Archive for November, 2003

  • The Bats

    Published in Mental Contagion, online arts and literature magazine

    Platypi: Warm-blooded, Egg-laying Stories
    Column 2, November 2003
    Jump to: Table of Contents … 1 … 2 … 3 … 4 … 5 … 6 … 7

    MY SHOE SLIDES back into the pedal clip with a satisfying click and my bike seems to find acceleration almost before I’ve brought any pressure to the pedal. The air cools as I pick up speed and the dusky night still casts a soft inviting glow on the path ahead. I seem to be the only one riding tonight. I know an involuntary smile is slipping slyly across my mouth. There will be mosquitoes between my teeth soon.

    Two riders go past without any lights and I welcome a brief wave of nostalgia for the old Night Owl hikes at summer camp where flashlights were banned. Another pair approaches and I hear one say “—I said: isn’t it gorgeous out tonight?” The boy had pedaled hard to hear better and is disappointed that she’d only said that. He grunts. They pass by.

    I look up, surprised she’d been so enthusiastic about the night. The night certainly is gorgeous, but not in the expected way. The sky colors are drab; it’s too dark to distinguish subtleties; haphazard clouds obscure the moon and stars. Doesn’t she get out much? Is this the best nature experience she can muster? Is she gushing—forcing conversation with the boy? Or does she really have such a subtle and accepting appreciation of nature?

    The path is mine again. And there one goes. I scan the sky and soon enough another bat zooms by. My grin must now run ear to ear. I am a little child. I love bats. They make me smile. I imagine them as they fly, maneuvering frenetically; tiny ears perked up, sonar scanning; scrunched faces grimacing with effort and concentration; gaping little mouths snapping up ‘skeeters with ravenous precision.

    There are dozens overhead—probably thousands throughout town. I wonder where they all hole up in daylight. I picture every tree along the creek teeming with legions of upside down little hangers-on, each one hugging itself, a thousand little caped Draculas sleeping. These trees had always seemed so serene and—photosynthetic by day; who would have pictured them as bustling hostels for creatures of the night?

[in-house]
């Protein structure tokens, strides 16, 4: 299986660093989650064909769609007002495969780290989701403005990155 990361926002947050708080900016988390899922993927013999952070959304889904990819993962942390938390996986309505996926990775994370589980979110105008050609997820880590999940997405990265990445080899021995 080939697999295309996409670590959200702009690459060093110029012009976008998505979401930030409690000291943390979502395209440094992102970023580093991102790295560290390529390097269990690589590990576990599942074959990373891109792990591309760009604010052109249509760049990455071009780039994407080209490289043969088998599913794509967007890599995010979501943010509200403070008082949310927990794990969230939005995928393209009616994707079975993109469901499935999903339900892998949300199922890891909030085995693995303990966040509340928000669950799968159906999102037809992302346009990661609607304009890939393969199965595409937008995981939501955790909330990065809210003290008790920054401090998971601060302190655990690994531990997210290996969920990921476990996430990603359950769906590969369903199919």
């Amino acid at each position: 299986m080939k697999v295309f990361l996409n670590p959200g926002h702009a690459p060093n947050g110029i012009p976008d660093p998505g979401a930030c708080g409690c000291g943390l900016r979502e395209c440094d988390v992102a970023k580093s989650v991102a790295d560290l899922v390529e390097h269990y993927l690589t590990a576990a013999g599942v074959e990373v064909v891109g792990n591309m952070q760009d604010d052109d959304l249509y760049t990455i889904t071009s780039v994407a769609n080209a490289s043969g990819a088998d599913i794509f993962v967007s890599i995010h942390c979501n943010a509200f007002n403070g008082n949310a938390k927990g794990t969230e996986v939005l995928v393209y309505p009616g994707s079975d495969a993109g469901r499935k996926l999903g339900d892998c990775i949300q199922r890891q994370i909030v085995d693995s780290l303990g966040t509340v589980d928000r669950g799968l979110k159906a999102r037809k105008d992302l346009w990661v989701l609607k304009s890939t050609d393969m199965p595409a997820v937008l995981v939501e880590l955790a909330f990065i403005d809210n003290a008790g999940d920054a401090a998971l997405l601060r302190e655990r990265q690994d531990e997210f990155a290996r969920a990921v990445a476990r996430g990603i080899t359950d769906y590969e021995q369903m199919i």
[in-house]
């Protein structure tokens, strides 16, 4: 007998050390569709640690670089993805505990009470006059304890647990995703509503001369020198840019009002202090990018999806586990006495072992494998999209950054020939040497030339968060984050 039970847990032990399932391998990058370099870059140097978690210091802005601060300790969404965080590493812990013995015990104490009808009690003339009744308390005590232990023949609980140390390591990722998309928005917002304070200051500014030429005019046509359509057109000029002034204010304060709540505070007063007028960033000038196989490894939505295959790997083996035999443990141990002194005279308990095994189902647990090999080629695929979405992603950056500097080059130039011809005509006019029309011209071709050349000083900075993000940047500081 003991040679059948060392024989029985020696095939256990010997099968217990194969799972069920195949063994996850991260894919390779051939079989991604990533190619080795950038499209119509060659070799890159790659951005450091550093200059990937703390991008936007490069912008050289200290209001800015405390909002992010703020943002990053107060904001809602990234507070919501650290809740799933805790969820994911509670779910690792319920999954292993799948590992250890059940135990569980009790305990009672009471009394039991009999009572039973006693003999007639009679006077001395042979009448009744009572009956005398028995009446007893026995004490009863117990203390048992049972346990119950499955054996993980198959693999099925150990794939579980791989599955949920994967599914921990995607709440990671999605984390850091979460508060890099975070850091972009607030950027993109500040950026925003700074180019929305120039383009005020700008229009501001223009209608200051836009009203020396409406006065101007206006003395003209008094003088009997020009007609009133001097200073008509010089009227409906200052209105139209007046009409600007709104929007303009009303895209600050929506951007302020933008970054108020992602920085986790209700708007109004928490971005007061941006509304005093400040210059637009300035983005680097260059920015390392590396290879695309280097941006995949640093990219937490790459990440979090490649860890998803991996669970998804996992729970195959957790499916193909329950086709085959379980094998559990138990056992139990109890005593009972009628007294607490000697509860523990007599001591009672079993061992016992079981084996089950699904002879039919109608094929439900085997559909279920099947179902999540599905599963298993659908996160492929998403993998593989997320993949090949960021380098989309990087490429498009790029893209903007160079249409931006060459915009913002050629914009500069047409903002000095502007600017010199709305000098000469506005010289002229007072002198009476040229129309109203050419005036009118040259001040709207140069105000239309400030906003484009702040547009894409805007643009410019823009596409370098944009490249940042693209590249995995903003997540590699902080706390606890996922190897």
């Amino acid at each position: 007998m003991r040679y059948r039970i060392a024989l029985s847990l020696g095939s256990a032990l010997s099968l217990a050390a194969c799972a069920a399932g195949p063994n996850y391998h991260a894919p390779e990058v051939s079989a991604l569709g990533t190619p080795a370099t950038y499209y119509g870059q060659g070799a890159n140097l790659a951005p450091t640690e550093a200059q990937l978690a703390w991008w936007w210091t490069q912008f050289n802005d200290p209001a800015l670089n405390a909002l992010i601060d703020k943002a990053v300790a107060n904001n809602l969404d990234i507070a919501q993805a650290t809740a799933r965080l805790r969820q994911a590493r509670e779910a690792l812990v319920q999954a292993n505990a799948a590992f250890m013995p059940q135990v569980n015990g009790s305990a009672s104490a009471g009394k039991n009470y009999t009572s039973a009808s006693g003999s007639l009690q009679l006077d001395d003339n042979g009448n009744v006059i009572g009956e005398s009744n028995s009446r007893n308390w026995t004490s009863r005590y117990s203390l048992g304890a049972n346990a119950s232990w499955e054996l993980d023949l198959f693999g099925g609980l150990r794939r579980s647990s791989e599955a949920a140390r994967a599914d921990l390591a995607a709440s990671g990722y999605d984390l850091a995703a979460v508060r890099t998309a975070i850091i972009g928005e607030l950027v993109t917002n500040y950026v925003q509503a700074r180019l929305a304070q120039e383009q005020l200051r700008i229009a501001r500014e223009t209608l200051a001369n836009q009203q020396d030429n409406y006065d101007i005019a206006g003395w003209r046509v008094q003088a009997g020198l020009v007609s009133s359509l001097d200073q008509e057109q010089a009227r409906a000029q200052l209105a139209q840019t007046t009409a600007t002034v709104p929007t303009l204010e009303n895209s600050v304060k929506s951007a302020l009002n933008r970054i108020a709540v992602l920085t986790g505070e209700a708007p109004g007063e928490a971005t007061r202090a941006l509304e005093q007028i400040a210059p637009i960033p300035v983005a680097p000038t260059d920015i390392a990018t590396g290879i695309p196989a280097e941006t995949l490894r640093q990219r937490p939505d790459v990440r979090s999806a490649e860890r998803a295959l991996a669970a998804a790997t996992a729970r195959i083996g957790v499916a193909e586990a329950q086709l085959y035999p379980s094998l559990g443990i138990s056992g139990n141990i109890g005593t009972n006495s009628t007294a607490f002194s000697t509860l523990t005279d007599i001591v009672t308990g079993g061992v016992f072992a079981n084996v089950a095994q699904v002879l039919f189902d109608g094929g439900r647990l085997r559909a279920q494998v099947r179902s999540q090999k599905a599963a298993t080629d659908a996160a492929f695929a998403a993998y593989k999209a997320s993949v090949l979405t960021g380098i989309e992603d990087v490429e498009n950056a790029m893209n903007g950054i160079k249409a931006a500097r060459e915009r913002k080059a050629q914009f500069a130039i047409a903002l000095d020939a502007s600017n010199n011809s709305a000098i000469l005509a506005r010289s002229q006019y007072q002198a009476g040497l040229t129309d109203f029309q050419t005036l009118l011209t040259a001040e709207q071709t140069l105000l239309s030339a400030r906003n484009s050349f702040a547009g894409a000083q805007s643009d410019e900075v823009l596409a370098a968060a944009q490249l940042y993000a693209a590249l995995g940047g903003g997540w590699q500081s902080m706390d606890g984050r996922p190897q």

The bats are all heading the other way—appearing out of the dusky sky just ahead, zipping over my head, and vanishing behind me as I ride. Just as I wonder why none are heading the other way, one pulls up overhead and seems to be shadowing my course. I can see the frenzy of its wings, the shape of its body, and I abruptly exclaim: “Hikoki Nezumi!”

    The bat shockingly swivels in mid-flight, still flapping frantically, still keeping pace with my bike, now flying backwards and facing me. It lowers closer so I can see that it is staring fixedly right at me. My legs pedal casually and I actually forget the process of pedaling or steering for a while. I am on auto-pilot. The bat speaks:

    “Excuse me. Did you just say ‘airplane rodent‘?”

    I can’t really make out her features in this light, but clearly this isn’t the bat I’d hailed. Do they all speak? It took me a moment to reply. “Umm—well, yeah. Well, actually I said ‘airplane mouse’ in Japanese—it’s sort of a joke, my way of saying ‘bat’—I thought you were—”

    “I know.” She is still keeping perfect pace with me, still flying backward. “We’re not rodents.”

    I can’t believe I’m having another conversation with a bat. I have no idea how I stay so composed and reply so quickly: “Nor are you an airplane. That’s kind of the joke–I didn’t know the word for bat in Japanese, so ‘airplane mouse’ was as close as I could get. Would you rather I’d said hikoki nantoka [‘airplane whatchamacallit’]?” She’s too far to see any expressions, but I imagine her pruny face has gone prunier with disapproval. I’m quick to add: “Come on, are you really that different from a mouse?”

    “Our physiology is far more similar to other mammals than to Order: Rodentia. It’s your taxonomy that classifies us where we are.”

    “Not my taxonomy. I don’t even know the guy who came up with that taxonomy. I know Order: Rodentia are the gnawing animals and Order: Chiroptera—or whatever he called you—are something else that doesn’t gnaw, but as far as I’m concerned, you’re a little furry thing that happens to be clever enough to fly. I’d place you in the same category with my favorite other little furry things—flying or not, gnawing or not. Why should I care how you masticate or how you do whatever it is that makes you–” and here I summon the pronunciation: “Chi-rop-teran?”